Hancock then counters with his improvisation against Carter's Williams' rhythmic conversation. Hubbard then reenters before Tony Williams unleashes a drum solo in which he absolutely attacks the drumset. His approach throughout is incredibly skillful and unique but is also so forceful and primal that it offers a sense of discovery and youthful exuberance. (+)

Track 2- “Oliloqui Valley” According to The Wire, "Oliloqui Valley" is not about geographic location but rather an internal voyage. These themes of journeying and subjective revelation are echoed in the title. Excellent title, Herbie. The performance begins with a groovy bass pattern morphing in and out of more traditional swing rhythms. Hancock and Hubbard's play-inspired solos, and the dream team of Carter and Williams manipulated jazz swing feels in a way that never sounds formulaic.

On this track, Ron Carter (the most recorded jazz bassist of all time) also gets his moment to solo, and he takes some exciting risks by displaying double stops (chorded fragments), string bends, and out-of-tempo sequences. After searching for the right notes, he brings the group back in by playing the bass pattern from the introduction. On "Oliloqui Valley," the listeners are passengers on this inspired internal voyage.

Side 2

Track 1- “Cantaloupe Island” I do not know if Cantaloupe Island is a real place. I hate melons of all kinds, but I like this tune, and so do many others! "Cantaloupe Island" has become a jazz classic and has been covered by many artists, including Freddie Hubbard and Donald Byrd; it has also been sampled in numerous hip-hop songs, including Us3's "Cantaloop (Flip Fantasia)" and Kendrick Lamar's "Blow My High (Members Only)."It is the most recognizable track on the album. The tune offers a slow, light groove-based funk played over a 16-bar pattern (It's repetitive). Compared to the other three tracks on the record, it's simplistic but grooves, so it works. Blue Note Records often looked for their artist to record a song or two that could serve as a crossover hit, and "Cantaloupe Island" is it. (*+)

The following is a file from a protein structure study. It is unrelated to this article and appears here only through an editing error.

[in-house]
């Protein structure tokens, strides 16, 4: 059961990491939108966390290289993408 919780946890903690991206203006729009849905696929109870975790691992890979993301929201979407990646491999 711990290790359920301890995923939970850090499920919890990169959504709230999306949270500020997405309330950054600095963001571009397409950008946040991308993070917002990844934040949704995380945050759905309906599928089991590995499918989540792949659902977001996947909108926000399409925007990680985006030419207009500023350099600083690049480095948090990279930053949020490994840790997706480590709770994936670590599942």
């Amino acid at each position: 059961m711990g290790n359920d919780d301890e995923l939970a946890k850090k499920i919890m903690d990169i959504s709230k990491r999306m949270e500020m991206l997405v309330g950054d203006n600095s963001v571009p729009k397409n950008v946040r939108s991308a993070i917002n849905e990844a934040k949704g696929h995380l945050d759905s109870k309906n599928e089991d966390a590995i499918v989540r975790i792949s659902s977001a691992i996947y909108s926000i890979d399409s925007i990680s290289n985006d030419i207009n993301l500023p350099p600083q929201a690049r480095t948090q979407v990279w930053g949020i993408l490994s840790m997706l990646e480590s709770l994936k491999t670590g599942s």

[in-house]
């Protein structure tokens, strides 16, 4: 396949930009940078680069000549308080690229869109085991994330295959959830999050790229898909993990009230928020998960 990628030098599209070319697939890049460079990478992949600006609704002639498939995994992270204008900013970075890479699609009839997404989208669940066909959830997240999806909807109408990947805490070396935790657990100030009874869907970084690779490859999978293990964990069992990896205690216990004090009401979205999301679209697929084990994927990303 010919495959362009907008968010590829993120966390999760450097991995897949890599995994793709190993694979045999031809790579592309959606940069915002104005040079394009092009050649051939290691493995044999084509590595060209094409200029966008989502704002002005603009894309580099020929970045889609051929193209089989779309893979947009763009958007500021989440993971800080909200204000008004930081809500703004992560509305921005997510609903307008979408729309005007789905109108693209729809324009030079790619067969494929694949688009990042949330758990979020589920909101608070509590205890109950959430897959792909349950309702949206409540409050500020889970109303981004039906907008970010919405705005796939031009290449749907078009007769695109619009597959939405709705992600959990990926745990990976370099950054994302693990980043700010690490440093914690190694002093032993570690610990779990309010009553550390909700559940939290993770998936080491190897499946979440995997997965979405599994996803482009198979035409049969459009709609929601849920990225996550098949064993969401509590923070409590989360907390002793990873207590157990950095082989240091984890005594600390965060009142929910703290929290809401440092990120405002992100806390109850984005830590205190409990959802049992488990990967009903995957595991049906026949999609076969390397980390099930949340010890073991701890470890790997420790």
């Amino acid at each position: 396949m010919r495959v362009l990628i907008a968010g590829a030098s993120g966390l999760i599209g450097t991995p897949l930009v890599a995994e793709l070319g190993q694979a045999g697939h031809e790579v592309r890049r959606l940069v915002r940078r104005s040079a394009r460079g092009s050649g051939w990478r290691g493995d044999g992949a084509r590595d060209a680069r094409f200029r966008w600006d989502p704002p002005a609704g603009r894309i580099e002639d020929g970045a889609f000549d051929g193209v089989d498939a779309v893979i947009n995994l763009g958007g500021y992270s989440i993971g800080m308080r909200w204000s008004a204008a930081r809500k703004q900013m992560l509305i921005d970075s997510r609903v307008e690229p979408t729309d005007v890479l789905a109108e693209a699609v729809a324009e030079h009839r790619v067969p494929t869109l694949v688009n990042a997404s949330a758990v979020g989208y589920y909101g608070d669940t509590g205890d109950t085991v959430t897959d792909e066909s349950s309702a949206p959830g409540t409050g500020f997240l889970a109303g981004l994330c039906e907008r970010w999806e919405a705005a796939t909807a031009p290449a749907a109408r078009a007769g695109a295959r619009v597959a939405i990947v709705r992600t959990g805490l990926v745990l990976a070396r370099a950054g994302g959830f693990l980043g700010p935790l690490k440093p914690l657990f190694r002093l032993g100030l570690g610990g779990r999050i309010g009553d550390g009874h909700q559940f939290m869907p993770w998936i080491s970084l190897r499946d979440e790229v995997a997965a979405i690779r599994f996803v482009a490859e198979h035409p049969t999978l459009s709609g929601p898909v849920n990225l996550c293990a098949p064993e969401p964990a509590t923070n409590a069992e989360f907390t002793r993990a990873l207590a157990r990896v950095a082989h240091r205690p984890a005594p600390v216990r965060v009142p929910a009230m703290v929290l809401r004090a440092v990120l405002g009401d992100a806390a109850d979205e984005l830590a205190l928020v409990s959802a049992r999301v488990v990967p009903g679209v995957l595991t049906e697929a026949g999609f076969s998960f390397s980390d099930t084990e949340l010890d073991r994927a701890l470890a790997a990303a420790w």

Track 2- “The Egg” is a full-out 14-minute-long musical exploration that makes the listener question if they still want to be on Empyrean Isles or if they would prefer to swim ashore. Honestly, what drugs did the band take on Cantaloupe Island to then lay the "Egg?" Do I still even want an omelet? All jokes aside, the "Egg" showcases the tune playing in a "free" jazz idiom, so anything goes. The music begins with a repetitive piano vamp played on top of a military-sounding drum beat. Hubbard soars over the top. Then Herbie plays some weird stuff, and around five minutes in, Ron Carter is left alone to play some experimental bowed bass. It's as if a monster hatched from "the egg." Hancock counters with a piano solo before the group suggests more traditional swing rhythms and elements, followed by more breakdowns and soundscapes. Not really sure "The Egg" is good. It may have been a little spoiled, but it sure tastes (and sounds) interesting.

In Conclusion:

Empyrean Isles is a brilliant album made by a brilliant musician with a rhythm section that would redefine jazz through their works with Miles Davis. Additionally, Freddie Hubbard was an absolute technician on the cornet and the trumpet. Hearing an early recording of Miles Davis' classic rhythm section without Miles Davis is fascinating.